Having an undergrad in Aerospace Engineering was probably not the best preparation for acupuncture training. I was taught there were universal “laws” that could be communicated through equations (F=MA, E=Mc2…), and the cosmos operates predictably within those parameters. And then I was introduced to the concept of “Qi” (pronounced “chee”) that can’t exactly be measured, quantified, or mathematically modeled. Some call it universal energy, scientists refer to it as biophotonics, others describe it as life force, and they’re all correct. The Chinese actually have myriad types of Qi supporting the conceptual framework of Traditional Chinese Medicine (TCM). There’s Gu Qi (aka “grain Qi”) which is the energy contained in food. (A modern view would be fats, carbohydrates, protein, etc.) Yuan Qi (“original Qi”) – is the energy you receive from your parents; today we refer to it as DNA. Jing Qi (or “essence Qi”) is the actual genetic material that’s believed to be stored in the Kidneys. Wei Qi (or “Defensive Qi”) is visualized as an energetic protective layer on the surface of our bodies, in our muscles and skin – today we would call that our immune system. There are several others, but you get the point. In TCM, Qi is considered the commander of Blood, and Blood follows the Qi. If you have a contusion from an impact injury, a TCM practitioner would refer to that as “Blood stagnation” or Blood stasis. The Qi fails to move the Blood, thus Qi is “blocked” by the Blood, leading to pain. There’s a classic Chinese saying: “If there is free flow, there is no pain; If there is no free flow, there is pain.” If you look at a hematoma, it’s blood that’s extravasated from broken blood vessels (and is no longer moving) and is painful to the touch. Inserting filiform needles into precise acupoints will promote the free flow of Qi and Blood, and reduce pain. There are very interesting scientific explanations for how this works, but they’re beyond the scope of this article. From a western medical point of view, pain is categorized as nociceptive (that due to some kind of noxious insult to the tissue) which is further broken down into somatic and visceral, neuropathic (nerve related due to a lesion or disease in the somatosensory nervous system), and inflammatory. Similarly, TCM practitioners have various categories of pain that include: Blood stasis/stagnation (fixed location, sharp/stabbing pain, impact injuries) Qi stagnation (repetitive motion injuries, pain with emotional basis, paroxysmal pain) Internal cold (types of arthritis that get worse with cold weather, menstrual cramps) Heat or Fire (rheumatoid arthritis with redness and warmth, infection, burning eyes, sore throat, etc.) Dampness (dull, aching pain, fatigue) Wind Invasion (pain that moves around, like fibromyalgia) To further complicate matters, you can mix and match some of the above conditions, such as having wind-damp. Patients can have both internal wind conditions, and those related to external wind (like the common cold, that is further differentiated into “wind cold” and “wind heat”). This also applies to heat and cold: you can have both internal and external “invasion” of heat or cold as well as an “excess” or “deficient” condition. A simple example is a bladder infection; the TCM diagnosis is “damp heat of the bladder,” which corresponds to the symptoms – burning during urination, fever, and fatigue. There are acupuncture points that “clear heat,” “subdue wind,” or “resolve dampness,” that are applied to various pain conditions. Acupuncture/electroacupuncture, herbal medicine and moxibustion (burning moxa or mugwort/artimesia vulgaris), cupping, tui na (Chinese therapeutic massage) and gua sha (special scraping technique) are all effective techniques for resolving acute and chronic pain. Here’s an example to put all this together: A 55 year-old white male complained of right side facial pain for three months, and was diagnosed with trigeminal neuralgia. He had severe burning/cutting pain ten to twenty times per day. Physical examination showed a sallow complexion, red tongue with yellow coating, and string-taut, rapid pulse. His TCM diagnosis was heat of the three yang meridians attacking the head and qi stagnation. Excessive stomach fire combined with a qi stagnation can lead to facial pain. The point prescription was S 44, located on the foot. Oblique insertion (45 degree angle) to a depth of approximately .5 to .8 inches with rotating manipulation of the needle caused a cool sensation going upward along the lateral aspect of his abdomen, stomach and cheek. The pain was relieved immediately. After three treatments, he was greatly improved, and was cured after seven treatments. Chen, Y., Deng, L. Essentials of Contemporary Chinese Acupuncturists’ Clinical Experiences. Beijing, China: Foreign Languages Press; 1989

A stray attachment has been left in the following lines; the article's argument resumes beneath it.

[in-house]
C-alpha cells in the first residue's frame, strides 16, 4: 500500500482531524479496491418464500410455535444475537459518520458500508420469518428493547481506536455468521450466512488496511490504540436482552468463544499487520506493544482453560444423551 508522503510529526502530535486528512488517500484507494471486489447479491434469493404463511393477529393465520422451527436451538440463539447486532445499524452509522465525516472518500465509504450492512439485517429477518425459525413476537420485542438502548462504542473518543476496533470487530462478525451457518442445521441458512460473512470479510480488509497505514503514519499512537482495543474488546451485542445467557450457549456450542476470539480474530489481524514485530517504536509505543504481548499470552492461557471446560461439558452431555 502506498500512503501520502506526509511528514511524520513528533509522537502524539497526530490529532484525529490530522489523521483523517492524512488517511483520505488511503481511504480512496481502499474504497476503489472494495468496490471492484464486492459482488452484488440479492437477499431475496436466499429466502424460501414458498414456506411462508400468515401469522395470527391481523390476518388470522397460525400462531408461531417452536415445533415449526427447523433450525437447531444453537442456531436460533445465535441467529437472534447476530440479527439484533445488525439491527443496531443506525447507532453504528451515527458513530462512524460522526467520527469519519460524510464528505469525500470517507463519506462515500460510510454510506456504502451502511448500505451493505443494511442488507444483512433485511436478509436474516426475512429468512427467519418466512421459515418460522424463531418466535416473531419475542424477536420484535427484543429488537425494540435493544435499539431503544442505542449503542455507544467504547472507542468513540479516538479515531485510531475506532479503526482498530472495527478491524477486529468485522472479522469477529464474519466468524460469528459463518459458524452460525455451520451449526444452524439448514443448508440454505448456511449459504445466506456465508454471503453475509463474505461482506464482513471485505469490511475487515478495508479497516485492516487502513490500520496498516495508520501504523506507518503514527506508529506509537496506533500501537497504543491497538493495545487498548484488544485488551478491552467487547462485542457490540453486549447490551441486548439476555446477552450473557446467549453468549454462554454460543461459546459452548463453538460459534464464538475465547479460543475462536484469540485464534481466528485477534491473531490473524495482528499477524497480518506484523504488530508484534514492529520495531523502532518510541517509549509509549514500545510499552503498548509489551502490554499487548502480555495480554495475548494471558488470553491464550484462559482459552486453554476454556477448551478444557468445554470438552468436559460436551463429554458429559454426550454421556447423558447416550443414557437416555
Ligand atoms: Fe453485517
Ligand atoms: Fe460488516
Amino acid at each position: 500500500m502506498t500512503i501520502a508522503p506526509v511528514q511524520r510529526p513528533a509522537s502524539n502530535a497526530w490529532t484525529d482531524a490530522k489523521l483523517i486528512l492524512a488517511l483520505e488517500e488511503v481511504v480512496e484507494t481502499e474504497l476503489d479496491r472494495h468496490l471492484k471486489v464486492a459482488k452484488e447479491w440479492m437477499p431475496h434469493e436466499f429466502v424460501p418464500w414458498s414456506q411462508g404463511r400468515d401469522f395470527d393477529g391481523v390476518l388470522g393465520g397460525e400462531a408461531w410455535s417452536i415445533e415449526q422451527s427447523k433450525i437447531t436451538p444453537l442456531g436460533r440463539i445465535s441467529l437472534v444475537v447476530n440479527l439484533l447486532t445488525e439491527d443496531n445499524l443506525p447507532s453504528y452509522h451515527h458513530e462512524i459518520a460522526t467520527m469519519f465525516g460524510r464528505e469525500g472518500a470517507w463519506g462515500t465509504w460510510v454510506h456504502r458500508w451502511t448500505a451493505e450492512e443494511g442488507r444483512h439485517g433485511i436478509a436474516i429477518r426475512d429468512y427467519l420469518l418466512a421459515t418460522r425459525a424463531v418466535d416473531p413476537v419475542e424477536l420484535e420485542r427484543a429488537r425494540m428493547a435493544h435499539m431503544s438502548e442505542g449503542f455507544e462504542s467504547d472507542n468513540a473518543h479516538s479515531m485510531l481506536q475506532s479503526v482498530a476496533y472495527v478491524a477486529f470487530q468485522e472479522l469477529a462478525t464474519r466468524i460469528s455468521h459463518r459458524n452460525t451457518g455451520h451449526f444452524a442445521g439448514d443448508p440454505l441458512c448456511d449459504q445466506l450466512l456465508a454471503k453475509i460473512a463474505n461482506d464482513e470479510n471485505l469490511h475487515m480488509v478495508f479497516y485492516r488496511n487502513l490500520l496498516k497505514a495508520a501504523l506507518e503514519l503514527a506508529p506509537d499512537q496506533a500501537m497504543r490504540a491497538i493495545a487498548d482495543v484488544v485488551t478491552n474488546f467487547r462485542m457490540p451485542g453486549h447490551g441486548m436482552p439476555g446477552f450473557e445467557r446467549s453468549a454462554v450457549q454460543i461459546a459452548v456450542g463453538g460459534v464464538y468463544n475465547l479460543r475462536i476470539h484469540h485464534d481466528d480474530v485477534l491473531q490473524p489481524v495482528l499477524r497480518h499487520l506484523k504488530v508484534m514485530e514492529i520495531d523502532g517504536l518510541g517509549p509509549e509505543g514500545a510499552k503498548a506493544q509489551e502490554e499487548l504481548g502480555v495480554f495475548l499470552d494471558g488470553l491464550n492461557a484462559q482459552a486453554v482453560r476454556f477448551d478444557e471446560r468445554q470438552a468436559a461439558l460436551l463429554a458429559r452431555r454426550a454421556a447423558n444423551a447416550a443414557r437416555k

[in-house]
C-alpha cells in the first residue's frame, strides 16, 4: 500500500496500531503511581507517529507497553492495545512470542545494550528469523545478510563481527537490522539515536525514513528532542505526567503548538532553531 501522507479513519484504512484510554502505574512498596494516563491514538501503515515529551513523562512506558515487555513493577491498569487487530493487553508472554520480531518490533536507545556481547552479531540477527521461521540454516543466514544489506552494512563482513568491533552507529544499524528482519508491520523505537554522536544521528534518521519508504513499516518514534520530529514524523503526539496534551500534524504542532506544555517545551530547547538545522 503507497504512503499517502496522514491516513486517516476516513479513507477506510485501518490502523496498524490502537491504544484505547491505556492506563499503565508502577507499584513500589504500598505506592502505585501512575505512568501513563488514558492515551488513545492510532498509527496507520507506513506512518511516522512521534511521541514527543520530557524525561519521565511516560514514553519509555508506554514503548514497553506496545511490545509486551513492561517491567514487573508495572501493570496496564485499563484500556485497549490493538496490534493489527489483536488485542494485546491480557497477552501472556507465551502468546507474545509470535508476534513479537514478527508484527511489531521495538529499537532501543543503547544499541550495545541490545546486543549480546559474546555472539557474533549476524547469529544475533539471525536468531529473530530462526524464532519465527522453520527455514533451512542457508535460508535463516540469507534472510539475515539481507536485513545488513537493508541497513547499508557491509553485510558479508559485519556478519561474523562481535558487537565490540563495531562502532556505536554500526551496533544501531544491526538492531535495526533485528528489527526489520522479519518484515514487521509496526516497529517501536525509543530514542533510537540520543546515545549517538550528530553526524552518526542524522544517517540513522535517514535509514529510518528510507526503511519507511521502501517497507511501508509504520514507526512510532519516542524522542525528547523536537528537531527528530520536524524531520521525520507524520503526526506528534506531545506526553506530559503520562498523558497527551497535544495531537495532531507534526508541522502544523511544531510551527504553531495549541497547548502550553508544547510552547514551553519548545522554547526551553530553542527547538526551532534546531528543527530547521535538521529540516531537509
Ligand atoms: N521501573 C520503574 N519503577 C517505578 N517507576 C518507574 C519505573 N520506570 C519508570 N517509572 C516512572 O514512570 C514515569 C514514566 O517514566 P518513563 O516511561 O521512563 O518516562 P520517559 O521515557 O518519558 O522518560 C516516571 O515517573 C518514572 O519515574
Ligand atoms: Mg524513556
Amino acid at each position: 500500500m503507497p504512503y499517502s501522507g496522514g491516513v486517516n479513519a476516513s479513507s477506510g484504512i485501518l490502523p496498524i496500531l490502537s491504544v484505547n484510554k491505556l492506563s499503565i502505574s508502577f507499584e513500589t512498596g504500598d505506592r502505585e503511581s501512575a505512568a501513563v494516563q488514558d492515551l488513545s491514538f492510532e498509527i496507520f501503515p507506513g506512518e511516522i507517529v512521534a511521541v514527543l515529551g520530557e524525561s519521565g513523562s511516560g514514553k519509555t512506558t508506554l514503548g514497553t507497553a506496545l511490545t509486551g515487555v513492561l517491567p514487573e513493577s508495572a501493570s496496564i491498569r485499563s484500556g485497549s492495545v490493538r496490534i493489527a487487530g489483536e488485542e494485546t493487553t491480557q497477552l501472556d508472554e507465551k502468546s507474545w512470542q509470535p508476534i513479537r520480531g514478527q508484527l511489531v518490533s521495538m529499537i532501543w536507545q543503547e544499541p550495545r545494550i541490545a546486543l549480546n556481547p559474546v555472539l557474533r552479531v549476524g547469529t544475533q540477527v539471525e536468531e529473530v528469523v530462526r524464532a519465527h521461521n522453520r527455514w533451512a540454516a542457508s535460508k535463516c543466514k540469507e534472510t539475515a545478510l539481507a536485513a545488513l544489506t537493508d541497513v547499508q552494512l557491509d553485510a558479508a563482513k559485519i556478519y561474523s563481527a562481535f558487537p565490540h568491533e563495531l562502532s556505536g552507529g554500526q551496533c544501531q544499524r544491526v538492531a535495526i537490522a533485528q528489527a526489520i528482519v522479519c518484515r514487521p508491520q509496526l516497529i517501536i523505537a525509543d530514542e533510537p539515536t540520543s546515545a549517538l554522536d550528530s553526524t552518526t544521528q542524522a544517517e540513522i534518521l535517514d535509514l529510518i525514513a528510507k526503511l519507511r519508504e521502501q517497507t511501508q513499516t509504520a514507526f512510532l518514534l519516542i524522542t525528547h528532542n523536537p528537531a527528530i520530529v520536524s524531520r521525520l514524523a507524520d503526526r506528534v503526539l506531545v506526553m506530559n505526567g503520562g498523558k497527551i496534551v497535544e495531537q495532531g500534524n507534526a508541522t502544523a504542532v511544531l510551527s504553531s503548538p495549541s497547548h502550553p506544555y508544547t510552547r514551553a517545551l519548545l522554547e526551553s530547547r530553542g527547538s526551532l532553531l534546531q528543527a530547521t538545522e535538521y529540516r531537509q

Did you know that Naturopathic Medicine Week, Oct. 7-13 and Acupuncture and Oriental Medicine Day (AOM Day), October 24th are coming up soon? This is the perfect time to highlight your professions and bring attention to the fabulous work that you do. There are a number of ways to get involved and the Integrative Health Policy Consortium (IHPC) is helping get the word out to practitioners. Naturopathic Medicine Week / In prior years, countless AANP members (practicing NDs as well as students) have organized events ranging from open houses, fun runs and lectures to wine tastings, film showings, health fairs and raffles. Here are a few ideas to spark your creative abilities: Participate in the Whole Patient Whole Person Photo Contest. From October 7th – October 13th, submit your photo on Instagram (@institutefornaturalmedicine, hashtags #NatMedWeek2018, #WholePatientWholePerson) to share your whole patient, whole person experience, describing how naturopathic medicine takes care of the mind, body, and soul. Shop for some Naturopathic Medicine Week gear or register for a special webinar offering on Resilience, Stress, and Epigenetics. Get creative. Do your bit to promote the benefits of what you do professionally! You’ll be helping to gain patients, generate visibility, and ultimately improve our health care system. Click here for more information. AOM Day / The website (www.aomday.org), sponsored by the Commission for Acupuncture and Oriental Medicine (NCCAOM), is an ideal resource to bring AOM awareness to your community. Whether you are an acupuncturist or not, IHPC encourages all of you to promote this unique day. Here are a few ideas to get started: Link the AOM Day website (http://www.aomday.org/) and Facebook page to your website. Inspire others and promote your events by registering your activities on the AOM Day website’s “Submit an Event” page. Hold an Open House or a free clinic day in your community where you demonstrate acupuncture, Asian bodywork or Chinese herbal treatments free of charge or at a discounted rate. Publicize your event for free on local radio stations and newspapers as a community event. There is even a handy toolkit from ASA and Acupuncture Media Works to promote your practice and acupuncture. For more ideas go to the “Get Involved” page to take advantage of the various free marketing tools to advertise AOM Day as well as their practice.